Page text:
The Dallas Museum of Art Is Offering High-Tech Glasses So Color-Blind Viewers Can See Art in Vivid Color

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Ever sit back and wonder, is red the same as red? What is the difference between red and green?

For those with color vision deficiency, also known as color blindness or CVD, certain hues are difficult or impossible to discern. The condition affects approximately one in 12 men and one in 200 women. Now, the Dallas Museum of Art (DMA) is teaming up with EnChroma, a company that specializes in the production of glasses with lenses that adjust to change color perception, to give color blind visitors a chance to experience the full spectrum of some of the museum’s most vibrant paintings.

Glasses now available at the museum use cutting-edge lens technology to enhance the color perception of visitors with red-green deficiency. 

The offering is one of a number of color blind accessibility initiatives—including CVD tests and complimentary check-ups on site—organized to mark International Color Blindness Awareness Month in September. The museum plans to reprise the program every year.

Maurice de Vlaminck, “Bougival,” c. 1905. Dallas Museum of Art, The Wendy and Emery Reves Collection.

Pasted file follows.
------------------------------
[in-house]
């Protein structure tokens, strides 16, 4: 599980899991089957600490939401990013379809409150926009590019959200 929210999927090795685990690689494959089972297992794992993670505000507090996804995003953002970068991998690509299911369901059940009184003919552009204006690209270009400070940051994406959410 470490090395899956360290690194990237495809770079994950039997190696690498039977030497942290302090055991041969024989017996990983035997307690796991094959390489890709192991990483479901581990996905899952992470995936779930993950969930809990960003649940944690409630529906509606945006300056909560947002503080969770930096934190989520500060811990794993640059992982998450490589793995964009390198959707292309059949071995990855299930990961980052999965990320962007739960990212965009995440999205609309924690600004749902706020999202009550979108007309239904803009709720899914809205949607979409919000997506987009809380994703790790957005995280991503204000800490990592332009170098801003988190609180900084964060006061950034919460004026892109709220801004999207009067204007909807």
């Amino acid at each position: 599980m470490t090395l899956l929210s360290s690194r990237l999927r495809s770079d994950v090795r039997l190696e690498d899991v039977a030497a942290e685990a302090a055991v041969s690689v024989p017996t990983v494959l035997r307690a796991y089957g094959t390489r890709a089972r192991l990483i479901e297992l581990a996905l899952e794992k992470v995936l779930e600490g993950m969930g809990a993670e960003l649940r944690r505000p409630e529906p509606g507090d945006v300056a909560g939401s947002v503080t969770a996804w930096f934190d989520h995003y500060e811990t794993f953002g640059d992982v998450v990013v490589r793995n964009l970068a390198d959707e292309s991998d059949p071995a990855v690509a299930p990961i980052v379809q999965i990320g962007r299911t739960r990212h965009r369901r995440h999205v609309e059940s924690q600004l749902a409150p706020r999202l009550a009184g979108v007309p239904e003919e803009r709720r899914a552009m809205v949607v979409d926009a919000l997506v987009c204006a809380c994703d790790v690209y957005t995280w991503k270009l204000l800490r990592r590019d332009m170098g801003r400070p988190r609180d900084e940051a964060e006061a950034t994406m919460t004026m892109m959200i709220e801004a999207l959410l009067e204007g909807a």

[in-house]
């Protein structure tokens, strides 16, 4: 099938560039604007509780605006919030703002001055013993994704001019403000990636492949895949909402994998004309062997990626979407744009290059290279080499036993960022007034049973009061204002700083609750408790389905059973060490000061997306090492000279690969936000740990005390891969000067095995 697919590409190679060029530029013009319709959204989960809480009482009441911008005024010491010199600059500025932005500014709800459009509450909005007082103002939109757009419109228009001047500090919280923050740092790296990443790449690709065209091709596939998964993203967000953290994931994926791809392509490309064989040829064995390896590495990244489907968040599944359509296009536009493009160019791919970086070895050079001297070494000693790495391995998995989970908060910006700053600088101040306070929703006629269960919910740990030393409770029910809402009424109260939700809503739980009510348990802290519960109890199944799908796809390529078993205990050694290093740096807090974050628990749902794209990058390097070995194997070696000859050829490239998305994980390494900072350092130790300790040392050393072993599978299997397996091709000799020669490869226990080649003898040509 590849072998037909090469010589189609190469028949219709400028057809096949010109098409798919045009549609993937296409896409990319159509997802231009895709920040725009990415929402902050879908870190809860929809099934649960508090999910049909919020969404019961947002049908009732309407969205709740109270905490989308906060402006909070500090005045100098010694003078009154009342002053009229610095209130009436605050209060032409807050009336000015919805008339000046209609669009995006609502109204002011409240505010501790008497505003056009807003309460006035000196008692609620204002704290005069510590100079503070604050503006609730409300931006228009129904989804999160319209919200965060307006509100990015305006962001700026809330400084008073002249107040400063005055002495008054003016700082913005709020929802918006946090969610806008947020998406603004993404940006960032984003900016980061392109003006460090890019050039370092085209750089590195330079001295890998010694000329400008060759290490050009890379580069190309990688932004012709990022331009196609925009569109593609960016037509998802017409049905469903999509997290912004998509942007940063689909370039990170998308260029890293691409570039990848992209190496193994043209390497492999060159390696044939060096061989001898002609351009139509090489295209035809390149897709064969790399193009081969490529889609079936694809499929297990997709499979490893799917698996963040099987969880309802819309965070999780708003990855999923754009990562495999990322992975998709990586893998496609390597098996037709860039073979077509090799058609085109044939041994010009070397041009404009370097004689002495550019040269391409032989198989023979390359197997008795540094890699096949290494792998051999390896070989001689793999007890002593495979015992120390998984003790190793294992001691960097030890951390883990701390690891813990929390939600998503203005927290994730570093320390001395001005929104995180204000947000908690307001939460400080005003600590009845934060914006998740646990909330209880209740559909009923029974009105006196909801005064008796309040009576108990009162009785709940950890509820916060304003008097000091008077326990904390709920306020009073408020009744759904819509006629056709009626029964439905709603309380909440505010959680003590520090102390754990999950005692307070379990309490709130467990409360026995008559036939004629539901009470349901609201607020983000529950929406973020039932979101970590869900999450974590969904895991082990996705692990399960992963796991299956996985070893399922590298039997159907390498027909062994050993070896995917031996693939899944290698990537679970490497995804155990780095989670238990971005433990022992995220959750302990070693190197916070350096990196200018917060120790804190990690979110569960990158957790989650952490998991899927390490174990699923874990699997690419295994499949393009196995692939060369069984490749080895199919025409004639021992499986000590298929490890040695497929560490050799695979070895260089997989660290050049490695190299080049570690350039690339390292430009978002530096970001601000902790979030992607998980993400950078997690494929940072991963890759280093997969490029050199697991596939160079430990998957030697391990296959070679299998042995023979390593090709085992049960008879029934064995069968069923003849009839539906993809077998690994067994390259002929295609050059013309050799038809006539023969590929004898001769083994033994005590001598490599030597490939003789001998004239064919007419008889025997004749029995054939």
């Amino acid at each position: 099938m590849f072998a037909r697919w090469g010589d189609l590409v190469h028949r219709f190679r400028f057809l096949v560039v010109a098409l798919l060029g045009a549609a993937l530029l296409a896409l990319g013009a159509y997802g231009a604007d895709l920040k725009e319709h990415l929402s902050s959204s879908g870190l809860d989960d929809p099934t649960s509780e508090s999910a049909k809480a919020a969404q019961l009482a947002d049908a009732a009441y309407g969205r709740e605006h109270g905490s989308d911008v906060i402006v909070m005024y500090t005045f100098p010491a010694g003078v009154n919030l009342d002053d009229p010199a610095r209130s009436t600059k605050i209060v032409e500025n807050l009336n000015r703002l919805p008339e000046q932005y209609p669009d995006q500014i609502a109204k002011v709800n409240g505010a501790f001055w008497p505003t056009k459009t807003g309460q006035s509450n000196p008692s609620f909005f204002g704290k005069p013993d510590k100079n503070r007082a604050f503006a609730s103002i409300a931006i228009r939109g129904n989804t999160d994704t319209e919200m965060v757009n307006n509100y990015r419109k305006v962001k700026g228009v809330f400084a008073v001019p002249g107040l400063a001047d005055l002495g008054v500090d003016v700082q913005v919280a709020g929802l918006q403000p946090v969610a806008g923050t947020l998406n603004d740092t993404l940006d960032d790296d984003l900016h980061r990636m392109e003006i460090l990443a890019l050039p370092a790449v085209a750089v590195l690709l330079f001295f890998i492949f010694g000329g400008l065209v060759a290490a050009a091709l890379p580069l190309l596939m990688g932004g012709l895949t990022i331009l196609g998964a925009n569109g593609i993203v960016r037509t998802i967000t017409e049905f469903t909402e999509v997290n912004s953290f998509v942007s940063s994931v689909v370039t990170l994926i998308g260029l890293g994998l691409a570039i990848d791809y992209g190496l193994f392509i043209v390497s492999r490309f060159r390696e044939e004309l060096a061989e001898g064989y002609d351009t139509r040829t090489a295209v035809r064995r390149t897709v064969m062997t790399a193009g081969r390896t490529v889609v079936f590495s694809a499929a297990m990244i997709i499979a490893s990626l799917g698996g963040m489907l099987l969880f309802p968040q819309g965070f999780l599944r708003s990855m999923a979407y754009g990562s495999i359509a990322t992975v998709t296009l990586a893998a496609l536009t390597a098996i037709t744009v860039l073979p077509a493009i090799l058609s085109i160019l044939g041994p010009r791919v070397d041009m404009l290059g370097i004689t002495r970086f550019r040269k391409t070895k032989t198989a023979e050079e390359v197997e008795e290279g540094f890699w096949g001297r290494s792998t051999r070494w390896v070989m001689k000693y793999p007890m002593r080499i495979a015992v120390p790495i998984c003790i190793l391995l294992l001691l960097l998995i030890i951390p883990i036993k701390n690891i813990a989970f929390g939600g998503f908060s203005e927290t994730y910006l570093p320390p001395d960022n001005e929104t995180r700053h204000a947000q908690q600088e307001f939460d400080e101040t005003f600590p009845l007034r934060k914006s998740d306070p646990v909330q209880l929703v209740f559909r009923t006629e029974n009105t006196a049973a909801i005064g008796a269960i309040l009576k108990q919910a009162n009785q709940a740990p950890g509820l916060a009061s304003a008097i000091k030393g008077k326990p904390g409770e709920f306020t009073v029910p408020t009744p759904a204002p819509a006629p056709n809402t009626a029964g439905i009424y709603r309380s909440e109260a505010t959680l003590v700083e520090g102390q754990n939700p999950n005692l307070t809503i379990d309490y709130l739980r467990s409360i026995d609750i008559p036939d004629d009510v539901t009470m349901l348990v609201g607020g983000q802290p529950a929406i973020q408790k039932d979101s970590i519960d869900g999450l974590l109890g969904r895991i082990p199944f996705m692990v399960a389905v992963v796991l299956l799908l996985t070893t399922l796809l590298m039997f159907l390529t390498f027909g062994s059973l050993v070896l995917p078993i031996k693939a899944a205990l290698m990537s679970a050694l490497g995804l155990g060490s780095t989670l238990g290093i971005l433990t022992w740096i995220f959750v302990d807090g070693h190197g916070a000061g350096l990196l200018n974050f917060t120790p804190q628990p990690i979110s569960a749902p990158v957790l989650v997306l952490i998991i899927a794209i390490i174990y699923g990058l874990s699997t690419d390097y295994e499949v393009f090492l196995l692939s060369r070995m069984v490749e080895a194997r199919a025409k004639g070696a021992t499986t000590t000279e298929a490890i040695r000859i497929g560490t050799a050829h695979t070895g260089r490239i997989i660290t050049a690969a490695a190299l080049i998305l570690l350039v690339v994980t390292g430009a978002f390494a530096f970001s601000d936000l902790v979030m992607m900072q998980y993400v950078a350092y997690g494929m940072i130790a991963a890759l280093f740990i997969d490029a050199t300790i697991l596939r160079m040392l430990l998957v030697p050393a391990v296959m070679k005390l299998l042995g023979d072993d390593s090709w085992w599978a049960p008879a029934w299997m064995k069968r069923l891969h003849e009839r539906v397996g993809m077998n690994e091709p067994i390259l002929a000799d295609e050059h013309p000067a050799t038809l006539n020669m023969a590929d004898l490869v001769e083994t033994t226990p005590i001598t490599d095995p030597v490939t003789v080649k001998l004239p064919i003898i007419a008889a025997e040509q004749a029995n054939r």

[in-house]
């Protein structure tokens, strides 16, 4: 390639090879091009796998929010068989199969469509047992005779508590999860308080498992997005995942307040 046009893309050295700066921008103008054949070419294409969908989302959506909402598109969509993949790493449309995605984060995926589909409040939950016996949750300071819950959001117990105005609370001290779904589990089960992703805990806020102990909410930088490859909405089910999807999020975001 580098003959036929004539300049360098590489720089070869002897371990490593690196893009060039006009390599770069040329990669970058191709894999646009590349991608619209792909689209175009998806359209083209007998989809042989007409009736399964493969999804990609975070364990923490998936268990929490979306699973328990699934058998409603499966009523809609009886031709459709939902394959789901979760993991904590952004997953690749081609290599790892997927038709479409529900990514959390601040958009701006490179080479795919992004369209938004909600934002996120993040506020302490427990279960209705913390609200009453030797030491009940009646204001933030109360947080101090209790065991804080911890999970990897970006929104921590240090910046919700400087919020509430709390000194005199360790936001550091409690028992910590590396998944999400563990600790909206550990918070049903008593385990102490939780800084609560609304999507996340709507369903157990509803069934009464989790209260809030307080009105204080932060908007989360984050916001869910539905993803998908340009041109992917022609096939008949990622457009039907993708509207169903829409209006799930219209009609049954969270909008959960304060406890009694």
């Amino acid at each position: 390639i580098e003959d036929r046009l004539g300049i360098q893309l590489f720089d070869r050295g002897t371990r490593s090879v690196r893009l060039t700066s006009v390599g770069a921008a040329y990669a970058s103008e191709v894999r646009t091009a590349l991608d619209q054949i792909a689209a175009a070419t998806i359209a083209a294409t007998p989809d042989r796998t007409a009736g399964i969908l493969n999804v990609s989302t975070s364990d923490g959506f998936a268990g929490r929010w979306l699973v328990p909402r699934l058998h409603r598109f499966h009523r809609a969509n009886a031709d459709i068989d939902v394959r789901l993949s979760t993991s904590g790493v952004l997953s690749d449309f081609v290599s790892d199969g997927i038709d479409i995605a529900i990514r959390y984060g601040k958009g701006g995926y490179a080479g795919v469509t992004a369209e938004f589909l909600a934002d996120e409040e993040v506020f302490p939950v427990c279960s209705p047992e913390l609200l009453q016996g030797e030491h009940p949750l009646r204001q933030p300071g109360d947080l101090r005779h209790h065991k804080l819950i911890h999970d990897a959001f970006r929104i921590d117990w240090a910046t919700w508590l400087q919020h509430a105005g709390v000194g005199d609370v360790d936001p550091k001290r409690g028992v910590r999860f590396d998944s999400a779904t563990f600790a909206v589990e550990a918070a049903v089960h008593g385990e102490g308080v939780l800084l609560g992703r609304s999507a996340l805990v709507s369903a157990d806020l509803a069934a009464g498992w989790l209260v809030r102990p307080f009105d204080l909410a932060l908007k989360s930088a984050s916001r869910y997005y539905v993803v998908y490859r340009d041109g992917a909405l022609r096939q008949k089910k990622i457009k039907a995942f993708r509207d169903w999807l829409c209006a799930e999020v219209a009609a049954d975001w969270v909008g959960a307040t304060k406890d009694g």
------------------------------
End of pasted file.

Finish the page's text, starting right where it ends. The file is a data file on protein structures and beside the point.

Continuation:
Maurice de Vlaminck, , c. 1905. Dallas Museum of Art, The Wendy and Emery Reves Collection.

Extending well beyond September, the glasses will be available in conjunction with the DMA exhibition “Movement: The Legacy of Kineticism” (through July 16, 2023), which presents 80 works from the museum’s collection that deploy optical effects or mechanical or manipulable parts to engage the viewer. 

Visitors can pick up the lenses, available in both child and adult sizes, at the museum’s guest services desk. They can reserve them for 1.5-hour time slots and use them to experience everything from Jean-Michel Basquiat’s Sam F (1985) to a Guadalupe Rosales’s immersive mural spanning the museum’s concourse. 

The DMA is not the only Texas institution to offer EnChroma glasses. The Meadows Museum launched a similar program in March.

“The DMA is committed to being a space of wonder and discovery for all,” Melissa Brito, the museum’s manager of access programs and resources, said in a statement. “With this partnership, we are thrilled to say that it also includes individuals with color vision deficiencies. We are so excited to welcome this group of individuals to our museum to experience their own journey with art in vivid color.”

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